Macroautophagy (hereafter referred to as autophagy) is a degradation system that delivers cytoplasmic materials to lysosomes via autophagosomes. Autophagic flux is defined as a measure of autophagic degradation activity. Despite several methods for monitoring autophagic flux being currently utilized, interest in finding a highly accurate, sensitive and well-quantifiable assay is still growing. Therefore, we introduce a new approach analyzing autophagic flux in vitro and in vivo using enzyme-linked immunosorbent assay (ELISA) technique. In order to adapt this assay from LC3-II turnover measured by Western blot in the presence and absence of lysosomal inhibitors, we induced autophagy by starvation or rapamycin and mitophagy (mitochondrial degradation by autophagy) by CCCP in C2C12 myotubes for 8 h and in mice for 48 h with and without Bafilomycin A1 or colchicine treatment, respectively. Following subcellular fractionation of mouse skeletal muscle cells and tissue, cytosolic, membrane, and mitochondrial fractions were analyzed through a sandwich ELISA using two LC3 antibodies, LC3 capture and HRP-conjugated LC3 detection antibodies. Using this ELISA, changes in the membrane-bound or mitochondrion-associated LC3-II levels, and the ratio of the LC3-II from each fraction to LC3-I levels (cytosolic fraction) were evaluated for measuring autophagy and mitophagy flux. This study demonstrates that this ELISA was more sensitive and reliable to measure autophagic/mitophagic flux in both in vitro and in vivo, compared with the most commonly used LC3 turnover assay via Western blot.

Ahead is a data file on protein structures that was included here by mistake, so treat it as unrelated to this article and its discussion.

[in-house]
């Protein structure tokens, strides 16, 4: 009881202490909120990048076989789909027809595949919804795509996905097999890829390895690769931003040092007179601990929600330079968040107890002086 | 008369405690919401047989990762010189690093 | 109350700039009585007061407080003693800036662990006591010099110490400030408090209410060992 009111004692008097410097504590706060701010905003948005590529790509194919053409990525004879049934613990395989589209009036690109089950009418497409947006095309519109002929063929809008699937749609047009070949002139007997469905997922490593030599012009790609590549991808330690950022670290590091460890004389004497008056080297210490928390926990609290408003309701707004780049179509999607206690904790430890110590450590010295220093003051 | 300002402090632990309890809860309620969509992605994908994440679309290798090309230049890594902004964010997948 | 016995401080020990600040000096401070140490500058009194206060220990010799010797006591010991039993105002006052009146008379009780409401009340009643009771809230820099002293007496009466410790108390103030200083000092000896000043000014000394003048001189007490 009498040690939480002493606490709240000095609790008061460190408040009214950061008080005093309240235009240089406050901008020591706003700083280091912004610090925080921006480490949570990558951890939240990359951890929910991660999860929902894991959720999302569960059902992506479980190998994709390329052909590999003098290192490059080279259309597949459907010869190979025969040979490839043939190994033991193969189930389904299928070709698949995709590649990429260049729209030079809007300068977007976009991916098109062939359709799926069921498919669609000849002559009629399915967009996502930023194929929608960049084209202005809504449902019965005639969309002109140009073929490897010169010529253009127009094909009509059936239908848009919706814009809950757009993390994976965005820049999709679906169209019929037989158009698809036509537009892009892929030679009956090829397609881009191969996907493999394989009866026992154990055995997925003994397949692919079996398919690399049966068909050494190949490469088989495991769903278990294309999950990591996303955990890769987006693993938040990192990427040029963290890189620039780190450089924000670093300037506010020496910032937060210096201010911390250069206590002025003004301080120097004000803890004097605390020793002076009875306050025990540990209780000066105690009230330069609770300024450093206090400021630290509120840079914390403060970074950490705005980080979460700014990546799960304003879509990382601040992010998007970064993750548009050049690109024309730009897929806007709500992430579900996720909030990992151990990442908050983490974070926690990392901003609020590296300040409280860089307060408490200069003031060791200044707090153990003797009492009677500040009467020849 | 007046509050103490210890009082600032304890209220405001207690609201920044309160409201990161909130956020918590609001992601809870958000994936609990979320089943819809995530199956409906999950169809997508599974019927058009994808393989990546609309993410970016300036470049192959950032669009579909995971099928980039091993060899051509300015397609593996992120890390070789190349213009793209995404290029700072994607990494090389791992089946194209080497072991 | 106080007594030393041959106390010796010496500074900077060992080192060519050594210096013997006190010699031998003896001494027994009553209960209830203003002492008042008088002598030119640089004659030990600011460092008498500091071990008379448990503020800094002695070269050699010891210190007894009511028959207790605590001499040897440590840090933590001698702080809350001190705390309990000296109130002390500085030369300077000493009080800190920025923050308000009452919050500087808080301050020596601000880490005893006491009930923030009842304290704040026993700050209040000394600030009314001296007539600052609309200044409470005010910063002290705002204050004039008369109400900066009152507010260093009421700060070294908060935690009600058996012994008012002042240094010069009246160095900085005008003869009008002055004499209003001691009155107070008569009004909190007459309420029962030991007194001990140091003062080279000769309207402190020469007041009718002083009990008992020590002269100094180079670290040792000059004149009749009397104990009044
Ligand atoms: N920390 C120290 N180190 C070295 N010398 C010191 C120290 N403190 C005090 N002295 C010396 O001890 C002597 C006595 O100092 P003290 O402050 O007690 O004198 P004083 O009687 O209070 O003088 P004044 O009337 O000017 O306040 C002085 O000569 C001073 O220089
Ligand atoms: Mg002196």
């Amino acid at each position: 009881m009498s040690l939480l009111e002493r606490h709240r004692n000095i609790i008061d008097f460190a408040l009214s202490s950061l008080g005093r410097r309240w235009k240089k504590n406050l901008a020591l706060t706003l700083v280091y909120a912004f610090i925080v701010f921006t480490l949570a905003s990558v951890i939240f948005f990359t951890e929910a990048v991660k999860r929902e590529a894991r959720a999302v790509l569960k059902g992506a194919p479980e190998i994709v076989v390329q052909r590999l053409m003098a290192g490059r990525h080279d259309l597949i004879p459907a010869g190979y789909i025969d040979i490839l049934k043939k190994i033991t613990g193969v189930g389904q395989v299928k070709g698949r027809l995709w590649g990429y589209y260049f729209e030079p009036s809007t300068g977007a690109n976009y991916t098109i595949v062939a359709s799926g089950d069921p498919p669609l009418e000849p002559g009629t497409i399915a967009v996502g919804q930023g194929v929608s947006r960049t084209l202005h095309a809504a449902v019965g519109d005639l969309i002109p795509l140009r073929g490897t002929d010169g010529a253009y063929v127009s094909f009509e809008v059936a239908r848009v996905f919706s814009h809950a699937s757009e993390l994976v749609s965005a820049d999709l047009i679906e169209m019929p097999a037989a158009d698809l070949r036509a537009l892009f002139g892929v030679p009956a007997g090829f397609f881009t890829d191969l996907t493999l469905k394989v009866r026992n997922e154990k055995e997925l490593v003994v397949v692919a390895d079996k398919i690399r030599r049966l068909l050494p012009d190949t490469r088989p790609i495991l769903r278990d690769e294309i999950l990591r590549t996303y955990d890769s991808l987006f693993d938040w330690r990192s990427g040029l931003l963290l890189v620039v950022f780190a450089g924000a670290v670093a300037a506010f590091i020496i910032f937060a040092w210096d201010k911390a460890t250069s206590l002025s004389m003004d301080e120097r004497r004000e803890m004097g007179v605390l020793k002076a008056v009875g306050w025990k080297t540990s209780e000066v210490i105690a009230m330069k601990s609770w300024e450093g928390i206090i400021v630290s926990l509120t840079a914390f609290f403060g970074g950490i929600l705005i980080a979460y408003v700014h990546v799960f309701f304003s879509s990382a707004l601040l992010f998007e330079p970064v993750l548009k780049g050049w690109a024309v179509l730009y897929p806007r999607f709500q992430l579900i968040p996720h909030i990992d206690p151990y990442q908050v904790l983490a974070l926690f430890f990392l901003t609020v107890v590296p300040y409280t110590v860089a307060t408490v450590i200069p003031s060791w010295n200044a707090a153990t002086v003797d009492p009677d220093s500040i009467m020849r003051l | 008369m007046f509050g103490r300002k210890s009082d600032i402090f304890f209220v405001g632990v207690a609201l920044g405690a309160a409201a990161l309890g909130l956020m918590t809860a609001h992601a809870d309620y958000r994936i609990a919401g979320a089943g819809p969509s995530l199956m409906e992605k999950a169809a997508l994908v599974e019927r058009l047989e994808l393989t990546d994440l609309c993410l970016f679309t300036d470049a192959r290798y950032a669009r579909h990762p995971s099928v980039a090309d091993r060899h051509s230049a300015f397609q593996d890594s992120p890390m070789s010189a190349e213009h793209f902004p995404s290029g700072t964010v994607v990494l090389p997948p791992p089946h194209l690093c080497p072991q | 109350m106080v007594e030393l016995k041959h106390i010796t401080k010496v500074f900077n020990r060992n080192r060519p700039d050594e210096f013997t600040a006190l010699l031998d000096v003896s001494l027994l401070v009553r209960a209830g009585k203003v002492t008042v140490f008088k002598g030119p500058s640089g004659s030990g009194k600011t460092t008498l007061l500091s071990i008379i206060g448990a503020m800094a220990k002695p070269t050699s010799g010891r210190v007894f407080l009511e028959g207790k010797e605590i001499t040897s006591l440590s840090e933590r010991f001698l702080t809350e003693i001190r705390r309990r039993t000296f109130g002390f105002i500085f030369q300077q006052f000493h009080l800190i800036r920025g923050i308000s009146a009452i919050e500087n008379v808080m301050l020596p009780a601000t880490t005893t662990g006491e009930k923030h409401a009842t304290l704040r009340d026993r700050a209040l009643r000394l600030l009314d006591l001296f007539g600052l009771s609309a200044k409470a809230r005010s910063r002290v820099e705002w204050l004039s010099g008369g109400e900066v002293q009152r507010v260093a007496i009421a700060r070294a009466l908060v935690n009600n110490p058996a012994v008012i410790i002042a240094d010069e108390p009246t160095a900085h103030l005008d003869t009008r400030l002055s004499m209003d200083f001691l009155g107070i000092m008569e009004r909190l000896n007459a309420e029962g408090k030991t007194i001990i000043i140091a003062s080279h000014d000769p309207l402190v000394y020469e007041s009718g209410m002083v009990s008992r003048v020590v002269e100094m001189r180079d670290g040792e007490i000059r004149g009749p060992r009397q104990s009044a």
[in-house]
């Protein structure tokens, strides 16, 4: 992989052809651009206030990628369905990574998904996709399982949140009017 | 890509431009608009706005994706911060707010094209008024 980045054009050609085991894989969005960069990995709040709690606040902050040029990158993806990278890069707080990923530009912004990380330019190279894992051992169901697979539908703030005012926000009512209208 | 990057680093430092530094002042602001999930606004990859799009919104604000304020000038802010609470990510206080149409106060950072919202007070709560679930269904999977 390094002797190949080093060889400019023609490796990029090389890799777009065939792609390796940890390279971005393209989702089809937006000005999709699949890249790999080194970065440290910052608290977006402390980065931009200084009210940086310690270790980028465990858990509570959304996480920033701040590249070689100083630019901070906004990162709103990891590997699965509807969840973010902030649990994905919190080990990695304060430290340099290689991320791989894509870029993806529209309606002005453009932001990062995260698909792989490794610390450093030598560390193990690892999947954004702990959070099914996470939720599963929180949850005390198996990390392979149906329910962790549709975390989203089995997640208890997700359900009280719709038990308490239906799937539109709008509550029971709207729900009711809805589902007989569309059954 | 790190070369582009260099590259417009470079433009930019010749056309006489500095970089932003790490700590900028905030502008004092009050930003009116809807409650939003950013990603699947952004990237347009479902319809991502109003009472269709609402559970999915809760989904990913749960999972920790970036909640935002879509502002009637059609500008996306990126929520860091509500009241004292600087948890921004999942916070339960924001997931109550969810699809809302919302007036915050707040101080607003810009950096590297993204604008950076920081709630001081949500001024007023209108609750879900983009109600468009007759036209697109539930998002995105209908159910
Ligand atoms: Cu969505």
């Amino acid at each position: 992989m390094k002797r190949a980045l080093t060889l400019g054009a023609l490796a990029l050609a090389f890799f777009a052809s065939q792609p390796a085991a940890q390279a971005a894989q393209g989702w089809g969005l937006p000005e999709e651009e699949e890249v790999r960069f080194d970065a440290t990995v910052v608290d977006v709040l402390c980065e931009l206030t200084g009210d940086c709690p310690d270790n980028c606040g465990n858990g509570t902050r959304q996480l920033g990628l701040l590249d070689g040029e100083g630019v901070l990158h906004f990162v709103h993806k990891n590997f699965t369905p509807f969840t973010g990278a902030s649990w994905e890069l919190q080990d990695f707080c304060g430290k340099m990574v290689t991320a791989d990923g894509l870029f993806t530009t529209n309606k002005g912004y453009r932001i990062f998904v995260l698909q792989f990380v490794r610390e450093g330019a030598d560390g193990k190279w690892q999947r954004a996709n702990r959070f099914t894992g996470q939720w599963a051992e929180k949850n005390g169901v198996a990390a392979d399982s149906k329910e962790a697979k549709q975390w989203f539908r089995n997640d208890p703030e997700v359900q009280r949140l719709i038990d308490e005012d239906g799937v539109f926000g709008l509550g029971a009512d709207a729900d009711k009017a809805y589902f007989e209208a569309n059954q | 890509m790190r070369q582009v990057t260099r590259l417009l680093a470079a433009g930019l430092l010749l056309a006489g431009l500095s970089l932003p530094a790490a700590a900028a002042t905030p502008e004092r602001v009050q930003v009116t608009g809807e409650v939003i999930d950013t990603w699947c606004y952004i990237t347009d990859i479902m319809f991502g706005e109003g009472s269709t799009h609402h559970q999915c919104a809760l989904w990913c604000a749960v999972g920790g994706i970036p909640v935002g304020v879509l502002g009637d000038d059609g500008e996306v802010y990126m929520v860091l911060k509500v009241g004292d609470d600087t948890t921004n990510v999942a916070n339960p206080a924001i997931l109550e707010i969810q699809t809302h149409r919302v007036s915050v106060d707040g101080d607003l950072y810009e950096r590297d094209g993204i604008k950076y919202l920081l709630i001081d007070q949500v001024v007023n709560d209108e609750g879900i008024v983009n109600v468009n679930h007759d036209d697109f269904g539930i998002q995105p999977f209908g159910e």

- LC3 turnover
- Skeletal muscle